Parabeton: Berlin Film Review
The film is the latest in an ongoing series of exquisite architecture documentaries by German veteran Heinz Emigholz.
A film without dialogue that manages to speak with eloquence and even wit, Parabeton is the latest in an ongoing series of exquisite architecture documentaries by German veteran Heinz Emigholz. Somewhat more accessible than most of his output in that a gorgeously sun-baked Rome is the setting -- the Eternal City's celebrated ancient buildings are examined alongside their modern neighbors -- it's ideal rarefied fare for the more discerning highbrow film-festivals and arts-oriented TV channels.
A world-acknowledged master of reinforced concrete, Pier Luigi Nervi (1891-1979) was responsible for a handful of buildings outside Italy - including Manhattan's George Washington Bridge Bus Station and St. Mary's cathedral in San Francisco -- but the bulk of his creations are to be found in his native land. Parabeton is a decidedly upmarket kind of travelogue that visits 17 Nervi structures with a particular emphasis on Rome, locations and dates noted via simple intertitles.
Emigholz's tripod-mounted digital camera captures the buildings' exteriors and interiors in shots -- seldom more than thirty seconds long -- which indicate the geographical context, concentrate on specific details or convey a general impression of how Nervi's soaring, triangle-based concrete designs played with and defined space. The sound-team of Markus Ruff, Christian Obermaier and Stephan Konken deserve special mention for conveying mood through the clarity of their audio-recordings.
Some of these buildings remain in constant use and are in excellent condition -- especially sports-centers such as the domed PalaLotto, a masterpiece of design which Emigholz wisely treats to extended contemplation. Others have fallen into decay, most notably the cavernous "Palace of Labor" in Turin, whose pigeon-friendly dilapidation speaks to changing priorities in post-WWII Italy.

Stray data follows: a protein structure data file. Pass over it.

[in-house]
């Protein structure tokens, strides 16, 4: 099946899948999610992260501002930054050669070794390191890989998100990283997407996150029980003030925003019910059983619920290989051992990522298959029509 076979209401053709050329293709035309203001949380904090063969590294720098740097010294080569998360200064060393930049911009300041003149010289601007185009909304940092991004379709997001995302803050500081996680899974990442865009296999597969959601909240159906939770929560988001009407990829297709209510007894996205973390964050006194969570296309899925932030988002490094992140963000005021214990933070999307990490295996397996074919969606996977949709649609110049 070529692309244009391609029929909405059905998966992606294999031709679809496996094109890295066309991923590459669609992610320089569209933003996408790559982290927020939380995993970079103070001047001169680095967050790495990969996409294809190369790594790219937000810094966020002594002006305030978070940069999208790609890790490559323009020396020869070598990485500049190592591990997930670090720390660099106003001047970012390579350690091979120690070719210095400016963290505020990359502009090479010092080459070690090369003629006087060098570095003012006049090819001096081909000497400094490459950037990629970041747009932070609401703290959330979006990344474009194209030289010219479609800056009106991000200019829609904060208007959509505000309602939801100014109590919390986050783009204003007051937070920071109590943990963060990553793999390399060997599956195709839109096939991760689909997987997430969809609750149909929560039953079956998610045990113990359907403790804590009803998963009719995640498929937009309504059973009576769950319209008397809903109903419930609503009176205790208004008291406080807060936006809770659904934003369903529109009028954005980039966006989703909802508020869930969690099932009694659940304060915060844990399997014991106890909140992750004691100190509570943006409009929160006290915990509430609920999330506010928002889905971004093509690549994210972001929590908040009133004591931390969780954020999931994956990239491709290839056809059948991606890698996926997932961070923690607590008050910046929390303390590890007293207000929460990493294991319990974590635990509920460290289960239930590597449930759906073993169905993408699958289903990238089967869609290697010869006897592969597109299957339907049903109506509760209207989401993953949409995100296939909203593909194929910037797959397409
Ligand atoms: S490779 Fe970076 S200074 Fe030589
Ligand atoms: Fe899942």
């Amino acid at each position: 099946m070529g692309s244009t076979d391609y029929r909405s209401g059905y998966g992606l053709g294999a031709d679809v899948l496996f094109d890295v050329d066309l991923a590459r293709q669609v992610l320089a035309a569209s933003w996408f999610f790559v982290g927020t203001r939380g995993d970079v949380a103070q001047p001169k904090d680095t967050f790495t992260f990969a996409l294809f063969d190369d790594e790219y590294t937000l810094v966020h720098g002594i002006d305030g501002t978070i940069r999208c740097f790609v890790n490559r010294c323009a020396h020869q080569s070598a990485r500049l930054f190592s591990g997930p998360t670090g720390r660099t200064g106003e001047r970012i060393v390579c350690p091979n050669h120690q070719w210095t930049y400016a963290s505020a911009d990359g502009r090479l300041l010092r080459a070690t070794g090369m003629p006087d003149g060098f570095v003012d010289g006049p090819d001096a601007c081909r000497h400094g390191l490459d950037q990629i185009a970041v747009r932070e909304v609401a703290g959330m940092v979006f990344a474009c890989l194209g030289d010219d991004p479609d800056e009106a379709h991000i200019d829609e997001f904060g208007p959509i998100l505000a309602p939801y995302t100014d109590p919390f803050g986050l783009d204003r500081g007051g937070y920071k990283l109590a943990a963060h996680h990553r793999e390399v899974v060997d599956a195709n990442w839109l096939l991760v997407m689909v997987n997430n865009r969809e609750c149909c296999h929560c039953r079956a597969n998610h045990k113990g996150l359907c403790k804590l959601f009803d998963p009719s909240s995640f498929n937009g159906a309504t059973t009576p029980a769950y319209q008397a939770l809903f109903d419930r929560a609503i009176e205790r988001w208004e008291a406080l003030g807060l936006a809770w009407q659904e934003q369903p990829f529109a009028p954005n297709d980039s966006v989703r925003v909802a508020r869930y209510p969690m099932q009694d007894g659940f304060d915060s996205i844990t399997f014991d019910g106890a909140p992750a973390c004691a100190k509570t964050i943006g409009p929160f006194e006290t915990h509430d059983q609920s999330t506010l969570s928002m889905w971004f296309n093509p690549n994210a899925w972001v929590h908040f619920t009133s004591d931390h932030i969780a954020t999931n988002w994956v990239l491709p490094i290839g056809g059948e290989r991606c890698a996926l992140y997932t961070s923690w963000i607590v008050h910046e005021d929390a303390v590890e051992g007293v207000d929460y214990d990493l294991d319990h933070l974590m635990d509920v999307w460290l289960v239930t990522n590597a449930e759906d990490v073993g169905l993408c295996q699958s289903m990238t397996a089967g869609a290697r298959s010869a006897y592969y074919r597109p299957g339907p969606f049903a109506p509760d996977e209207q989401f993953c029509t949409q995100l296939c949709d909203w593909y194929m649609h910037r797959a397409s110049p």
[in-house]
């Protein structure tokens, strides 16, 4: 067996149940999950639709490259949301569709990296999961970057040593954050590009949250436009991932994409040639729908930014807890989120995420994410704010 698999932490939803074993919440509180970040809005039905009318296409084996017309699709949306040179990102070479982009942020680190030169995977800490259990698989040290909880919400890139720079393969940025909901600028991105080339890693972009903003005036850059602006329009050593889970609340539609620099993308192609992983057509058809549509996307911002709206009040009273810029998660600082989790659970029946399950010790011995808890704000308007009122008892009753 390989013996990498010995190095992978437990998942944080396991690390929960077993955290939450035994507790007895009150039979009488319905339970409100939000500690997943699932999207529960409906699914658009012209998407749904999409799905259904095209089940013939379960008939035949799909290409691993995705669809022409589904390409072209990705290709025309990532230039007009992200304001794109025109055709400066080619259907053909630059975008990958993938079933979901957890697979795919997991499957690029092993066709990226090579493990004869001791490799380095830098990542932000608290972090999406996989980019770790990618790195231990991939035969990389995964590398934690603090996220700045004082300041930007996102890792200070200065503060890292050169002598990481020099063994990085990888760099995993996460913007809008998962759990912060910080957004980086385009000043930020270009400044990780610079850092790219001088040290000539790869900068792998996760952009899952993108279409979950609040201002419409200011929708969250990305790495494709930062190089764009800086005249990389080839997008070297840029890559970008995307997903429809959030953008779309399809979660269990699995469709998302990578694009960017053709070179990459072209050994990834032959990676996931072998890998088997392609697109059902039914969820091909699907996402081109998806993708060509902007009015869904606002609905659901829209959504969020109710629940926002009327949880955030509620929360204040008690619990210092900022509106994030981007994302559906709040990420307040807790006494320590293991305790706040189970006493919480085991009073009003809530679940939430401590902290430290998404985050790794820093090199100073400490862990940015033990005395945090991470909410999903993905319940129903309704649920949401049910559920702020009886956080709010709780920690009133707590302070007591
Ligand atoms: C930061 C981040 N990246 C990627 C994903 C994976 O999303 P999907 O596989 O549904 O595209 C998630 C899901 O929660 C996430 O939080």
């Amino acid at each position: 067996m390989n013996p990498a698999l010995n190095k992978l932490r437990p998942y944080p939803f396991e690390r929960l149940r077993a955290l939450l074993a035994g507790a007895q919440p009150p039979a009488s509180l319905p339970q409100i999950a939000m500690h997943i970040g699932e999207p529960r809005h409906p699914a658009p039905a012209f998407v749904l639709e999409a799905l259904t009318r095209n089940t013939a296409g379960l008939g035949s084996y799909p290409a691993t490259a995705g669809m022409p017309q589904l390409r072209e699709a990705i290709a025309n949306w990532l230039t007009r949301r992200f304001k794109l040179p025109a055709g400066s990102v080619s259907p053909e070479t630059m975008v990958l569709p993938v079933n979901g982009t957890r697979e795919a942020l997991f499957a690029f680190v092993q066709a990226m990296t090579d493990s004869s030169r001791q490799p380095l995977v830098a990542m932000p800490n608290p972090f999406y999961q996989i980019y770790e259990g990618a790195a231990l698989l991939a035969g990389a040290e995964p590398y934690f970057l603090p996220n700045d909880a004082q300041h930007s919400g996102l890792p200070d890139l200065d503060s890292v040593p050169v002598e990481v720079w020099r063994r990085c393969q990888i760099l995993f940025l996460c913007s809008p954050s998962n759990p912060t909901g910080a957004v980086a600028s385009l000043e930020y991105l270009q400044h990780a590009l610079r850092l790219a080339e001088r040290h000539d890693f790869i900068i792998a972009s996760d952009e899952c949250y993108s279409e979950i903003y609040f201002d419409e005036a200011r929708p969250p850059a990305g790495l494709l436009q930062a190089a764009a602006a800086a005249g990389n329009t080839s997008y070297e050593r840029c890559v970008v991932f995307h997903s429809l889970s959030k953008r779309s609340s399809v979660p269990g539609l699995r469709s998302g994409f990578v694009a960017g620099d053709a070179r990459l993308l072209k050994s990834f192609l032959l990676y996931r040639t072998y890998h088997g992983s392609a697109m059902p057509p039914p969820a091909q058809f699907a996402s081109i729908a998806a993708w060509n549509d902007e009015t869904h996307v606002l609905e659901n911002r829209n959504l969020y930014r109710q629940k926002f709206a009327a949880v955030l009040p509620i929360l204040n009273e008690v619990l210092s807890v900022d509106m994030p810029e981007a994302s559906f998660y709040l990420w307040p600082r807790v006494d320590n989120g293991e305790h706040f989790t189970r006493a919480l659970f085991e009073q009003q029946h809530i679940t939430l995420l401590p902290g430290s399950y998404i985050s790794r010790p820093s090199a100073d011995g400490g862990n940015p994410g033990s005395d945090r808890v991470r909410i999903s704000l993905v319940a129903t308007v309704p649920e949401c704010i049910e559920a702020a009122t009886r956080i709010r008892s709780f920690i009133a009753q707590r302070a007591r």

As well as these sly bread-and-circuses contrasts, Parabeton also clearly makes an implicit case that Nervi -- despite reinforced concrete having long since gone out of fashion -- is a major figure whose structures deserve both appreciation and upkeep. That they withstand juxtaposition with classics of world architecture -- such as Rome's bustling Pantheon, here presented in eerily depopulated silence - is testament to how Nervi's creations have stood the test of time.
Of course, much of the Roman architecture, which often deployed a 'liquid rock' form of what we now know as concrete, is centuries and even millennia old rather than decades. Focusing on eight sites, Emigholz silently conducts us through areas long-trodden by countless millions of tourists (such as the Forum and Colosseum), and more out-of-the-way spots, allowing considerable scope for rumination and reflection. Regarding that tricky interplay of ancient and modern, Emigholz provides the materials and the intellectual framework -- what we make of it all is then entirely up to us.
For the record, the film is subtitled Pier Luigi Nervi and Roman Concrete (Pier Luigi Nervi und römischer Beton), and is numbered as the nineteenth in avant-garde veteran Emigholz's ongoing Photography and Beyond series -- as well as the first in a new investigation, Decampment of Modernism. But even for those with no knowledge of the director's grander designs, Parabeton functions perfectly well as a stand-alone, providing a richly rewarding experience for those willing to go with Emigholz's gently uncompromising flow.
Venue: Berlin Film Festival (Forum)
Production company: Filmgalerie451 (in co-production with WDR and 3sat)
Director/screenwriter/director of photography: Heinz Emigholz
Producers: Frieder Schlaich, Irene von Alberti
Editors: Heinz Emigholz, Till Beckmann
Sales Agent: Filmgalerie 451, Berlin
No rating, 103 minutes